Those of us with low vision or blindness collect information about our environment differently from sighted people.  That stands to reason when you consider that we have one less sense to rely on.

          I often hear that people without vision or who have low vision have their other senses enhanced.  Let me put that to rest.  Other senses are not improved.  Rather, we just rely on and use them differently.  A couple of examples may help to explain this.

          When I walk on a quiet street I can generally hear traffic even if I cannot see it.  Now add someone cutting the grass with a power mower.  The sound will oftentimes mean that I cannot hear the traffic. As a result I sometimes take a different route when someone has the unmitigated gall to cut their lawn while I am walking.   Speaking of traffic, all you Prius owners should get a real car.  I know you think you are all cool being green and such but you piss me off.  I cannot hear your damn car!  Forget the environment.  This is about ME.  And for those drivers who do not pull up to the stop lines thinking you are helping when I am waiting to cross the street, think again.  I want to know where you are.  I don’t trust you anyway so as least be sporting and let me know where you are lying in wait idling.          Another difference in collecting info is when we go up or down stairs.  A sighted person sees the stairs and automatically knows where the handrails are, the approximate number of stairs, where the landings are, whether or not there is an obstruction on the stairs, etc.  This info is usually collected and processed in less than a second.

          I deal with stairs with the use of a long white cane.  With the cane I will know when I come to stairs and how to go either up or down them.  I can do this through my senses of feel (through the cane) and hearing the sounds that the cane makes going up or doesn’t make, going down.  Obstructions are a little harder but not impossible.  Occasionally people will decide to sit on, oh say, subway or train stairs.  These stairs are not park benches where you and your friends can sit and amuse one another.  To the person that I recently hit in the head with my long white cane, it was not an accident.  And when I said I was sorry I didn’t mean it.  Keep out of the way, will you please!  I have enough trouble without having to fear tripping over your idle butt.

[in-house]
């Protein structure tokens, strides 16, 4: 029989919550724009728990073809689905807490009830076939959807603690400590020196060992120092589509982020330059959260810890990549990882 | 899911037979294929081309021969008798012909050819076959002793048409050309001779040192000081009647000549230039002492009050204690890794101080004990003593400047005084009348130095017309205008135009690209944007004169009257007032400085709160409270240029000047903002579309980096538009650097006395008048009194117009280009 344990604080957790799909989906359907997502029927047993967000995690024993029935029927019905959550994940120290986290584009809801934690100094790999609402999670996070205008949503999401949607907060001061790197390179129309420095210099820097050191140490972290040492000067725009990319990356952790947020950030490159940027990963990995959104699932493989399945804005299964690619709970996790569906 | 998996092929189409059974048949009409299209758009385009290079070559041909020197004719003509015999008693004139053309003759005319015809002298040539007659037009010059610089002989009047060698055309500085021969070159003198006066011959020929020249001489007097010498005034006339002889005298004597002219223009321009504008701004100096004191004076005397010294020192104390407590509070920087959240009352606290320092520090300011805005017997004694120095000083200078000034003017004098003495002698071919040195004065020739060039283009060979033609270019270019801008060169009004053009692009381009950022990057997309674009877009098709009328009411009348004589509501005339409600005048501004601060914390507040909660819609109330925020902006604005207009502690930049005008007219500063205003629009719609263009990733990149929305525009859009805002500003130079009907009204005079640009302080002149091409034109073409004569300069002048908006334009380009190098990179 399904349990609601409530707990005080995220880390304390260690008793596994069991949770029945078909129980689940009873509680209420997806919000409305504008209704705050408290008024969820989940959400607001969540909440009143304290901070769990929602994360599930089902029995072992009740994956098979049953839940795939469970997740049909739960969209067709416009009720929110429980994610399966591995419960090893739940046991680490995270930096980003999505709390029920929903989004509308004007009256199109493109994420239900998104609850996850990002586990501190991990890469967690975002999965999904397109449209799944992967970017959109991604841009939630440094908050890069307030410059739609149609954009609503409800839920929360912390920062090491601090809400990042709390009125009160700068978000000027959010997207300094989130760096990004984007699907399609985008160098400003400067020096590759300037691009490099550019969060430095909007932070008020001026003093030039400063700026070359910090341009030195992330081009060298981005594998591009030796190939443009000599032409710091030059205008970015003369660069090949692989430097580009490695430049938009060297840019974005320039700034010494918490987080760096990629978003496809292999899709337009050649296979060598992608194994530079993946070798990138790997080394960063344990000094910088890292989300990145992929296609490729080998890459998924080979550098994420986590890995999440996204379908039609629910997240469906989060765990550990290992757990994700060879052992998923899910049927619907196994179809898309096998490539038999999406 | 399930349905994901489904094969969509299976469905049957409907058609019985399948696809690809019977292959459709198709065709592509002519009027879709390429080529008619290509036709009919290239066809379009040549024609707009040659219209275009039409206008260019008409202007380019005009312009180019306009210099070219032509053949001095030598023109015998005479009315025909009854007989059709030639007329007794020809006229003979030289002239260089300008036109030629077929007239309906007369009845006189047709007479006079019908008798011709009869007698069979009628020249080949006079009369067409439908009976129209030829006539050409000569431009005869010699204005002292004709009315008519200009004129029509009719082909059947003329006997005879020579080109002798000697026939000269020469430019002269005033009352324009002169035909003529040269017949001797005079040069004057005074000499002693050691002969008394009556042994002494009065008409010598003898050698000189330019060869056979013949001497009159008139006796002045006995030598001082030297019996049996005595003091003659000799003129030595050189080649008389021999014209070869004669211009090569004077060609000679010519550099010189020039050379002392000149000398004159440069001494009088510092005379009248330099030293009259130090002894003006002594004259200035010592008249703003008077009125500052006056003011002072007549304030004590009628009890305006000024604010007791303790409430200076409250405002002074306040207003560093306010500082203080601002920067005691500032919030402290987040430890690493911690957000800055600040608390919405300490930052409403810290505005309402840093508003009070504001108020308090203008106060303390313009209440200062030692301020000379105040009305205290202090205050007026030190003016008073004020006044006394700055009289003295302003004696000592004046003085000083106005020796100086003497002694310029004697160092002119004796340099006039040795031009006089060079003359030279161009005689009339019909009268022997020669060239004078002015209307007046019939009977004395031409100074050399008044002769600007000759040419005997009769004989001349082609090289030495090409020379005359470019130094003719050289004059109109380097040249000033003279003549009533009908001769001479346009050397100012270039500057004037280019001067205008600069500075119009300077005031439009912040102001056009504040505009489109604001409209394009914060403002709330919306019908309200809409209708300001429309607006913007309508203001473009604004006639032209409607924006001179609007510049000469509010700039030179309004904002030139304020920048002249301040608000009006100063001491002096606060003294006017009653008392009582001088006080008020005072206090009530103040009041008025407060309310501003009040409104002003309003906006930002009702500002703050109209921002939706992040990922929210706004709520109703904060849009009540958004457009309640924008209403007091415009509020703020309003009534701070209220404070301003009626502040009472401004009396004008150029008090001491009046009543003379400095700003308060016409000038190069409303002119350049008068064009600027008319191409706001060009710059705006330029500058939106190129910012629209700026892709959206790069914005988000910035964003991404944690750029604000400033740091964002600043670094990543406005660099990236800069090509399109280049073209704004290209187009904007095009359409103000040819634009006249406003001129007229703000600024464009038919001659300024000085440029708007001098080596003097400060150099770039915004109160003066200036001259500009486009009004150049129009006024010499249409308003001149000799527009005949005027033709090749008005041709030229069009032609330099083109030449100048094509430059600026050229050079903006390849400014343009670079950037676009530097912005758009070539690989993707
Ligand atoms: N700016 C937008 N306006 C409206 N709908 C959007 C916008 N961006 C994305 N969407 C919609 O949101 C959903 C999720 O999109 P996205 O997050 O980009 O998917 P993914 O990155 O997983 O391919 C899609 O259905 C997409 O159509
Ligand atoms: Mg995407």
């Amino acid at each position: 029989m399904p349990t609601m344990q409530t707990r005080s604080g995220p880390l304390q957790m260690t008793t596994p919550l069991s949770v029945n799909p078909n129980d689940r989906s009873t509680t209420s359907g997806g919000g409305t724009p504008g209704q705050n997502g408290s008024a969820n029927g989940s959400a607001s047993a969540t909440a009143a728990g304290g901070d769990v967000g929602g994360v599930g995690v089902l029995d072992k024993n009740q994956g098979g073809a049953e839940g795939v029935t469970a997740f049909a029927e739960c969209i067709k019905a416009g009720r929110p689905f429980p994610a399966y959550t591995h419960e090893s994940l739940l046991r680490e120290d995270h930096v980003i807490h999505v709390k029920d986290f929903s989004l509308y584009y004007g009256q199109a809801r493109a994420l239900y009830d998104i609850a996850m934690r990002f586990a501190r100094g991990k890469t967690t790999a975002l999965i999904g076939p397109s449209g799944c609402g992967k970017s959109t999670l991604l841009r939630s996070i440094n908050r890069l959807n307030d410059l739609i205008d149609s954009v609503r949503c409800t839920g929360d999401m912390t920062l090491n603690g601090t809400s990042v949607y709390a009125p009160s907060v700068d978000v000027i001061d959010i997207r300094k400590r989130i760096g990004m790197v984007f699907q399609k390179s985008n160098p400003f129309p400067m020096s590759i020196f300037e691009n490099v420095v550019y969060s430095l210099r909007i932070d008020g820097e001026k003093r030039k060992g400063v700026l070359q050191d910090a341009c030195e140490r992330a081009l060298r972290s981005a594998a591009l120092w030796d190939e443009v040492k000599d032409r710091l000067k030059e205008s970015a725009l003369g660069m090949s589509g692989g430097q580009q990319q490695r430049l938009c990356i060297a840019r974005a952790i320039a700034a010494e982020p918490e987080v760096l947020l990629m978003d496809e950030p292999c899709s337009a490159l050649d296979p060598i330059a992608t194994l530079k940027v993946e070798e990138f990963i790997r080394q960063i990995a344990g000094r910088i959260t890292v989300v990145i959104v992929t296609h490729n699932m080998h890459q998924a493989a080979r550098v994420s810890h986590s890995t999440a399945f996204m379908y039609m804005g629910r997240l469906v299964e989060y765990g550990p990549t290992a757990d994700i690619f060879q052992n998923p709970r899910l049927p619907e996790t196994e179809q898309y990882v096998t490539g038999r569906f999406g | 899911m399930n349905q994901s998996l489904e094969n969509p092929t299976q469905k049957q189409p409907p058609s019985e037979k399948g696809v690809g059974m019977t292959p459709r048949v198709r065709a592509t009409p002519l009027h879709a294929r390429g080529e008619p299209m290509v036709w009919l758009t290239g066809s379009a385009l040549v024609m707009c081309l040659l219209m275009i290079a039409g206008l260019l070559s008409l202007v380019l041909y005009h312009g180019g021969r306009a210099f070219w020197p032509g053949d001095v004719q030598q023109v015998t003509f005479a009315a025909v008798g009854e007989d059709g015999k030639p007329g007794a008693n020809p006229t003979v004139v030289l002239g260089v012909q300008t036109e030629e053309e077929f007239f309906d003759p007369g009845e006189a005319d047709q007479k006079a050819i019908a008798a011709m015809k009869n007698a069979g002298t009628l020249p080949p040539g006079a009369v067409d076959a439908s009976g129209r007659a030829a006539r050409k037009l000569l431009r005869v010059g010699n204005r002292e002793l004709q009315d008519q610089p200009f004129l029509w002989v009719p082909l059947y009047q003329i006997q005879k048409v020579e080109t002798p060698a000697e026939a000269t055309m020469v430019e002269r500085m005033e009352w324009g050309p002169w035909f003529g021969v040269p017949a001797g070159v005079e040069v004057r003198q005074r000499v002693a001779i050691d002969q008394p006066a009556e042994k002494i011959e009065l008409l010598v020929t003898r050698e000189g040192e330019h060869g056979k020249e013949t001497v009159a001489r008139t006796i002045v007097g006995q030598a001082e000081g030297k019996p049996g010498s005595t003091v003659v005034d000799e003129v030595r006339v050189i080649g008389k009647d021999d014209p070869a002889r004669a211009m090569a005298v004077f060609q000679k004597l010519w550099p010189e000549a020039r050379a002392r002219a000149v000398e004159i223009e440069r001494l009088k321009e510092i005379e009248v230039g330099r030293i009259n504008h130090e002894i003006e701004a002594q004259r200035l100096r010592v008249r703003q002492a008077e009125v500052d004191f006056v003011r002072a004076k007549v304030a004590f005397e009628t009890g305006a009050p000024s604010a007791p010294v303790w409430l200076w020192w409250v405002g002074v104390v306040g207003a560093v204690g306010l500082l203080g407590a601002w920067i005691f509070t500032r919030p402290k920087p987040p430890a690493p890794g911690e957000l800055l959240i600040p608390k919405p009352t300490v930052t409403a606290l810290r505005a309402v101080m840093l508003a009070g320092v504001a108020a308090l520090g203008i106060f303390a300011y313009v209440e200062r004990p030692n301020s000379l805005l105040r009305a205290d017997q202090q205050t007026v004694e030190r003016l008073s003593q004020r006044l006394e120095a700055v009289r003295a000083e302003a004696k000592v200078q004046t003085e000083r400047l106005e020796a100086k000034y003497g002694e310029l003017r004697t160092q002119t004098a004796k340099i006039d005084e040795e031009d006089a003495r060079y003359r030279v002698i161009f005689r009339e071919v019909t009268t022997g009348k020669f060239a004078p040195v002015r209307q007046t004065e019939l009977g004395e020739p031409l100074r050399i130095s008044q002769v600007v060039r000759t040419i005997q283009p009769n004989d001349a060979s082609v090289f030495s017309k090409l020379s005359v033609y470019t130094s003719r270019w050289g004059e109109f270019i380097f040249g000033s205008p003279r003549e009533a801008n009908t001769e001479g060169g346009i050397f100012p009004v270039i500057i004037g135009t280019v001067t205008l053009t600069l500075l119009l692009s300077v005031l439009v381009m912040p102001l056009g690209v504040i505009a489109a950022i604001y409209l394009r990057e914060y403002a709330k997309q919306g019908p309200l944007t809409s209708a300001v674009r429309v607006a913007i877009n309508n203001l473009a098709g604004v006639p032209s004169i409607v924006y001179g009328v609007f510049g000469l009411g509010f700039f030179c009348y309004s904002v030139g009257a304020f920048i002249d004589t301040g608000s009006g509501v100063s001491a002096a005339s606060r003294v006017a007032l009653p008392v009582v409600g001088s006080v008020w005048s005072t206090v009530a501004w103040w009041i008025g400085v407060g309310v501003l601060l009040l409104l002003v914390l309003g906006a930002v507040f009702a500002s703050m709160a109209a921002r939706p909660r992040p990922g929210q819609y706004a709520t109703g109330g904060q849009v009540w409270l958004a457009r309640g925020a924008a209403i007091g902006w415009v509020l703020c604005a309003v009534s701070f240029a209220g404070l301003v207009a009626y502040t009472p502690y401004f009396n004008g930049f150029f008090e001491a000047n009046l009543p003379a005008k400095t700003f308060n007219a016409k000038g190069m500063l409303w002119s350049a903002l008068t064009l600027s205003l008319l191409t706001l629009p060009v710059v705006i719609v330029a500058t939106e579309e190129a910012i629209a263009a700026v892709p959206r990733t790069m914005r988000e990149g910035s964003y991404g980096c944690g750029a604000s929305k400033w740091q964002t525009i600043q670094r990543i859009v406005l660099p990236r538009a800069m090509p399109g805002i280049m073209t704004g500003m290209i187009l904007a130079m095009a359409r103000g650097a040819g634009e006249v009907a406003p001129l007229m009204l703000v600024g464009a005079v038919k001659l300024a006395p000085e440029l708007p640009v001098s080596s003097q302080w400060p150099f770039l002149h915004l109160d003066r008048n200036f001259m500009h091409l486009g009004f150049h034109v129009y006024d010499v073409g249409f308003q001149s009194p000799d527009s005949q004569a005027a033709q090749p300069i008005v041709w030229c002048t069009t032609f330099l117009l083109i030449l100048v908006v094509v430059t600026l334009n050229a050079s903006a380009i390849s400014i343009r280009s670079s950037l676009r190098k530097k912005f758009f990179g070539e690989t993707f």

If you are blind or have low vision you just have to get a long white cane to assist you with your orientation and mobility.  You could get a dog but that’s a whole other deal.  Any questions?

 
 
Ten Fun Things.
There are some fun things about vision loss or impairment that you should know about.

1.      Everyone looks great.  Women are beautiful and men are handsome.  Wailing children are not great unless you are also deaf.

2.     You can barge into a room and become the immediate topic of conversation.

3.     If people do not move when you barge into the room you can hit them with your long white cane with virtual immunity.

4.     When you go to the airport make sure you have your white cane and look confused.  In extreme cases bump into things.  This will often result in a representative of the airline taking you to the front of the line.  This will also get you on the plane first thereby insuring a spot for your luggage.

5.     Make the political correctness people crazy.  When I lived in NY I would often go to a popular deli for coffee.  The owners would simply say “next” to wait on the next person in line.  I never knew if I was next or not so I told the counter people to just refer to me as “blind guy”  as in “blind guy you’re next.”  This would often make some sensitive type go nuts yelling things such as ”how can you say that”  and the like.  It was fairly entertaining and I sometimes got free coffee out of the deal.